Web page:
In commenting on the supply chain crisis the other day, Joe Biden said:
I want to thank my Supply Chain Disruptions Task Force, which we set up in June, led by Secretaries Buttigieg, Raimondo, and Vilsack, and by my Director of National Economic Council, Brian Deese. I want to thank them for their leadership. . . .
But yesterday, we learned that Buttigieg has been on paternity leave since mid-August. (Did Biden know this?) If Buttigieg is “leading,” he’s leading from home while trying to take care of two newborn babies.
Paternity leave is a fine thing. And maybe more than the usual amount of it is beneficial when the couple in question does not include a woman.
But I can’t imagine a serious public official taking two months of paternity leave, and counting — reportedly, Buttigieg plans to stay out for a while longer. And doing so when you’ve been assigned to deal with a major domestic crisis demonstrates a callous disregard for your duties.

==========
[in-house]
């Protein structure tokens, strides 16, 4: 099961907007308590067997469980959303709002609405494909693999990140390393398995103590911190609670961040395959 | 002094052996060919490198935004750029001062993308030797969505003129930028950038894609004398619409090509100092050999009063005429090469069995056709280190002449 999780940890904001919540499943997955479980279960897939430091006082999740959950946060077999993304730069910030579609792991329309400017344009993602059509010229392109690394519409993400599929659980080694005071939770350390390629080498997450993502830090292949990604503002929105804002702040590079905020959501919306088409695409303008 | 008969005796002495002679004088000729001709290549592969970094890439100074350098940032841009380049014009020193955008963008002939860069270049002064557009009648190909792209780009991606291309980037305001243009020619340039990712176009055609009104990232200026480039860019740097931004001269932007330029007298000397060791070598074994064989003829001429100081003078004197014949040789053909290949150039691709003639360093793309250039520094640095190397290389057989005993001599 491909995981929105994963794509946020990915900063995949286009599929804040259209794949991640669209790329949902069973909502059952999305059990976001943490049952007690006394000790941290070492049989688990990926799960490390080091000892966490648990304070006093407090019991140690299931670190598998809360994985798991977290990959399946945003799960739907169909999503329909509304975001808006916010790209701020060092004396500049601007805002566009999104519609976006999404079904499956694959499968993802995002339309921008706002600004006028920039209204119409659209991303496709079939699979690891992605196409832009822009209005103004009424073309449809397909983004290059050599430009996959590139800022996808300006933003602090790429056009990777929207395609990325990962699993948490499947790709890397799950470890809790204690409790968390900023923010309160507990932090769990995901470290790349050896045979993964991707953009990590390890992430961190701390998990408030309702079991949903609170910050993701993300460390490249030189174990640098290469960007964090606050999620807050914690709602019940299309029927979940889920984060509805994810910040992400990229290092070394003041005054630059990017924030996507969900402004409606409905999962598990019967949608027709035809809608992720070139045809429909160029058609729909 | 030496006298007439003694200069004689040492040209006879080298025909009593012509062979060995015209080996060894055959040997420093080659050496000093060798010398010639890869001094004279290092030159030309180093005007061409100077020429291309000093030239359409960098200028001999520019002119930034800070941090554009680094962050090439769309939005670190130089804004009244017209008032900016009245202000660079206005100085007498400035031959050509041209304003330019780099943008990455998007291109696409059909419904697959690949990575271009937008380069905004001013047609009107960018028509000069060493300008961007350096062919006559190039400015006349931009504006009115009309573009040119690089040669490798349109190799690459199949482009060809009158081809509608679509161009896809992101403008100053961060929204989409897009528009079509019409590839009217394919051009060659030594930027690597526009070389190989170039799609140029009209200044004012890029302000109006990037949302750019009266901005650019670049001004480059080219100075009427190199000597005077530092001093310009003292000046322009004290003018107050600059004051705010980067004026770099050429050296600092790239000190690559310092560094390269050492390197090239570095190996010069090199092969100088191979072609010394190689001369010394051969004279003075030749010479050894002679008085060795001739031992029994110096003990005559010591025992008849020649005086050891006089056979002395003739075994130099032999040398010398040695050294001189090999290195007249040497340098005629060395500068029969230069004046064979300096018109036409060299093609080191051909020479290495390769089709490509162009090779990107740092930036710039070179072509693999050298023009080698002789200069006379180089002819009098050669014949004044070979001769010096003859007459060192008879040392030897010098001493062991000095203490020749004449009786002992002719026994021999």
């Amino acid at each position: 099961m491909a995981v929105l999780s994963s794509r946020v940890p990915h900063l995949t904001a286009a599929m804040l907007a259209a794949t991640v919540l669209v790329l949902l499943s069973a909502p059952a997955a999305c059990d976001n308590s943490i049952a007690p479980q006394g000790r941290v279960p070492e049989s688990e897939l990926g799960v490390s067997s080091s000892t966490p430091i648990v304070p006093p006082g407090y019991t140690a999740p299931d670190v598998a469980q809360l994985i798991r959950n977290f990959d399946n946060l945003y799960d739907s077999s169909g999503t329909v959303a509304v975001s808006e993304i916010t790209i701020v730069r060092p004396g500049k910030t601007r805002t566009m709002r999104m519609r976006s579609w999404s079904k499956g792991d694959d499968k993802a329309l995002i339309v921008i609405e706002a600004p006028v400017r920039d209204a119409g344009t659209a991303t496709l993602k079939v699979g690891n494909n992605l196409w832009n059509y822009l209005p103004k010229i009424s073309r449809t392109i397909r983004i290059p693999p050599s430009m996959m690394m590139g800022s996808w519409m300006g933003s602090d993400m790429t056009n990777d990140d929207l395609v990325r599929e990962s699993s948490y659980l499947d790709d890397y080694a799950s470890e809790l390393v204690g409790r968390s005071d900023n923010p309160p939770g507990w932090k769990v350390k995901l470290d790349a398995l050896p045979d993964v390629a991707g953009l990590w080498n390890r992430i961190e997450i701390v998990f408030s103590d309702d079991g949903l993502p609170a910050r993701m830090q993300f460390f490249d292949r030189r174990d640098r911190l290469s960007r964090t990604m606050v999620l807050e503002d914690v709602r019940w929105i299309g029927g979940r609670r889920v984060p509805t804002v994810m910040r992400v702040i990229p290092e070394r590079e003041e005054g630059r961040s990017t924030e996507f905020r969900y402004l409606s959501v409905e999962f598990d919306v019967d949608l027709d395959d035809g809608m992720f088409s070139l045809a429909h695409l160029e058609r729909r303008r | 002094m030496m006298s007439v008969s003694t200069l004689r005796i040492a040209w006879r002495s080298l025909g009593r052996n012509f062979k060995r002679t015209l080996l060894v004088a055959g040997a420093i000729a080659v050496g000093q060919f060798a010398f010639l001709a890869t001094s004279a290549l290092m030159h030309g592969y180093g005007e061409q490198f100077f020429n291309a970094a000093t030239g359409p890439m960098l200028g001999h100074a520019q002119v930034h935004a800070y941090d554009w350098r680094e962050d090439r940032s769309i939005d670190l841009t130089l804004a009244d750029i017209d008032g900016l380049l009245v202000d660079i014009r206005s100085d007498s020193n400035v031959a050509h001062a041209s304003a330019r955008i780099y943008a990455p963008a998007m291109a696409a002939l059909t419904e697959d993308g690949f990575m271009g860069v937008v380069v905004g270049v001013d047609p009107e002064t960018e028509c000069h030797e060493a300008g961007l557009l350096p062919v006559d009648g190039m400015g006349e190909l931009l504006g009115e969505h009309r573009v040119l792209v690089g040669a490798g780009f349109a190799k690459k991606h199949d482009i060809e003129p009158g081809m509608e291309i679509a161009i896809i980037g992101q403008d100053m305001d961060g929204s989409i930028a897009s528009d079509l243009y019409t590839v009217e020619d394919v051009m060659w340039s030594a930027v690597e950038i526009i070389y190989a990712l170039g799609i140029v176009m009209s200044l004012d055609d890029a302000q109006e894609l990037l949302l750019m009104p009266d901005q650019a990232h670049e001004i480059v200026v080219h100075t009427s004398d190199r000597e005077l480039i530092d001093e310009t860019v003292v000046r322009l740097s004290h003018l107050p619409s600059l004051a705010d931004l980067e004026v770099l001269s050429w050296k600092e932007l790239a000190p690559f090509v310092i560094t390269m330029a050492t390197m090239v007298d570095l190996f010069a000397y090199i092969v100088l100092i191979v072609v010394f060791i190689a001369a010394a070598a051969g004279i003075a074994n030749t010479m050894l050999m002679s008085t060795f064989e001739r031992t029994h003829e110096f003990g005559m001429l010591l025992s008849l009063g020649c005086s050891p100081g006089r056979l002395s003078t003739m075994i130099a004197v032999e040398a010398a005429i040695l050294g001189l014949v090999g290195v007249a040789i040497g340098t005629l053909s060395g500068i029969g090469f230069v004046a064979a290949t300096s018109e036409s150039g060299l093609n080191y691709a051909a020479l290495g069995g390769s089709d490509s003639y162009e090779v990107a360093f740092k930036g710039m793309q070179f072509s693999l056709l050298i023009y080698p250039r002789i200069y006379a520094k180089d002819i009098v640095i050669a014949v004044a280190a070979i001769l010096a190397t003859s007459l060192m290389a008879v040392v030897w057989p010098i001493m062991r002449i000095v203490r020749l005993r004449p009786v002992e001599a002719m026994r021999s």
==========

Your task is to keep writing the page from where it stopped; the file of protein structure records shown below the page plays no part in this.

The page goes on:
No one seriously believes that if Buttigieg were not on paternity leave, the supply chain situation would be materially better. But that’s not the point. It’s Buttigieg’s job to devote his undeflected attention to coping with this crisis. It’s his duty to put the nation’s interests ahead of his personal ones.
The course of the war in Afghanistan very likely would have been the same if Defense Secretary Mattis had taken a few months off in 2017. It might be the case that the financial crisis of 2008 would have played out the same way if Treasury Secretary Poulsen had been on leave in the midst of it.
Still, it’s unthinkable that either Cabinet member would have stayed home for weeks for any reason short of debilitating illness (their own). These, after all, are serious, dedicated men.
Pete Buttigieg is something else.